Due to the current COVID-19 pandemic, all supervision fees will be waived for the months of April and May 2020.
On October 19, 2017, a Memorandum of Understanding (MOU) between the Department of Corrections (DOC) and the Pennsylvania Parole Board (Board) resulted in the combining of the agencies' similar, shared and overlapping resources and functions.
Under the MOU, both agencies remained separate from each other. Community supervision of parolees and all other reentry services were combined under a new, centralized chain of command that everyone in those areas reported to and now follow with the DOC. The MOU involved reentry tasks, such as but not limited to inmate/parolee records, inmate/parolee reentry planning, parolee placement and supervision and parole violation management and return process.
The Board has paroling authority over sentences with a maximum date of two or more years that are served in state correctional institutions under the jurisdiction of the DOC. A maximum sentence less than two years is a county sentence and county parole.
There is no right to parole under state or federal law. Parole decisions in Pennsylvania are not subject to judicial review unless the prisoner asserts a constitutional challenge to the denial of parole or seeks a writ of mandamus to compel the Board to exercise its discretion. The Board does not have the authority to parole from sentences of life imprisonment or death.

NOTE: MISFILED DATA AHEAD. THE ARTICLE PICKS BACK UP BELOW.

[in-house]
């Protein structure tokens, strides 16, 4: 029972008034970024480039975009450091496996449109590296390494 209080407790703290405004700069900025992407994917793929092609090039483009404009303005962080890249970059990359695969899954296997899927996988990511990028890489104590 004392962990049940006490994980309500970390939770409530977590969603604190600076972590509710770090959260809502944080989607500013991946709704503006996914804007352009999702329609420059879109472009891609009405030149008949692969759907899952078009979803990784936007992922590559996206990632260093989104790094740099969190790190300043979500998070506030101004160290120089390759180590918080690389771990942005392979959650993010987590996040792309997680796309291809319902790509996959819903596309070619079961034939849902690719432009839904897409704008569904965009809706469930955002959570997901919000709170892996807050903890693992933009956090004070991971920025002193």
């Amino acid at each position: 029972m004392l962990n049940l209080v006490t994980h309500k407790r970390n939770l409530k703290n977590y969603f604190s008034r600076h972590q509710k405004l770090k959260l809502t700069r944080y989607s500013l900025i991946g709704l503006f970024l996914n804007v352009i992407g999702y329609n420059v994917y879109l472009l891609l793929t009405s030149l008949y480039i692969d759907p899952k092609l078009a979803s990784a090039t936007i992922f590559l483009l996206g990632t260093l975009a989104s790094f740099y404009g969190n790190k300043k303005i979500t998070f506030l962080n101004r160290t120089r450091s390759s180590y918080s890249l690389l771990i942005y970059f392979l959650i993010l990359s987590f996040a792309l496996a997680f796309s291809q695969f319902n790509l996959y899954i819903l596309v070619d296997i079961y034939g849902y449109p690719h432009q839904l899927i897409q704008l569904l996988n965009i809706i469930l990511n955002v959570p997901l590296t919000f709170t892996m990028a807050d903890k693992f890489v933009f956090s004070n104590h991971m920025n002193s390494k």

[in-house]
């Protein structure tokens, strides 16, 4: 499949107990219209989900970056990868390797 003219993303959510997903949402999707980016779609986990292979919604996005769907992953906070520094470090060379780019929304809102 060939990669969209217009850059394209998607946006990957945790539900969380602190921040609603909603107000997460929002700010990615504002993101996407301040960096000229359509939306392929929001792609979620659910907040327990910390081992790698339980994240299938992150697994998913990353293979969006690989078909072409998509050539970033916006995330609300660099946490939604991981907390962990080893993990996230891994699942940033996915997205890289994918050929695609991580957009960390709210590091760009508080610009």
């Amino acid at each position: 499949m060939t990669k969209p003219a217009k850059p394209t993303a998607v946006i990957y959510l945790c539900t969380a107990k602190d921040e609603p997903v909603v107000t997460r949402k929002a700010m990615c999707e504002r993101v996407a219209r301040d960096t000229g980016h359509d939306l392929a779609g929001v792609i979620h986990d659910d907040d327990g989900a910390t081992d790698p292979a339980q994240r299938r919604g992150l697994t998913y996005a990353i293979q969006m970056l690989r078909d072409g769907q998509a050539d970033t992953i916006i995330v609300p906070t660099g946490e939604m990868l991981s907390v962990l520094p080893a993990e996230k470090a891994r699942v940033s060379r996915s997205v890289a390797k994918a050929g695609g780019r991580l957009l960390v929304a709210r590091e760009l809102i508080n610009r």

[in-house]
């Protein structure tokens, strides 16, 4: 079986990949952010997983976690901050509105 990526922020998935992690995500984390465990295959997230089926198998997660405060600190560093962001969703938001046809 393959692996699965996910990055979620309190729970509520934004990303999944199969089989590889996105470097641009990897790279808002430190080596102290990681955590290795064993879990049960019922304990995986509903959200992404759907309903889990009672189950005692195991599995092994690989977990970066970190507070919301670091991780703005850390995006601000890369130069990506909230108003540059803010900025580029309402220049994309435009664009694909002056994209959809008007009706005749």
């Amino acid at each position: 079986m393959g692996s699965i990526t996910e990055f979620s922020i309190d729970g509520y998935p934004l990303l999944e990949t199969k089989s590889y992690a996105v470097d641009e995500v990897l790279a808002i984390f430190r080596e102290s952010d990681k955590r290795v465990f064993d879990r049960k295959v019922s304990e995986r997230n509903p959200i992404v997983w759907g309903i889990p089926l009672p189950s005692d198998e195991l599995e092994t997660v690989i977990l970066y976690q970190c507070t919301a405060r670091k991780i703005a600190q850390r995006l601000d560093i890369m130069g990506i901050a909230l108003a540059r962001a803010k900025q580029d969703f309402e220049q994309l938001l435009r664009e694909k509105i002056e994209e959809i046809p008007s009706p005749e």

The Board frequently clarifies the misunderstanding that the minimum sentence date is the parole release date. Public perception is they are one and the same. It is crucial that all incarcerated individuals in Pennsylvania understand the minimum sentence date represents the minimum amount of time a person must be incarcerated under DOC’s control. An inmate becomes eligible for parole release after they have served their minimum sentence.
Additionally, an inmate’s family and friends mistakenly believe after their loved one has been granted parole, they are immediately released. This is not the case as a positive Board Action (Board decision/“green sheet”) triggers numerous other events that must take place before the inmate is released on parole.
Parole-based information included in this section is designed to help navigate the often difficult to understand parole process.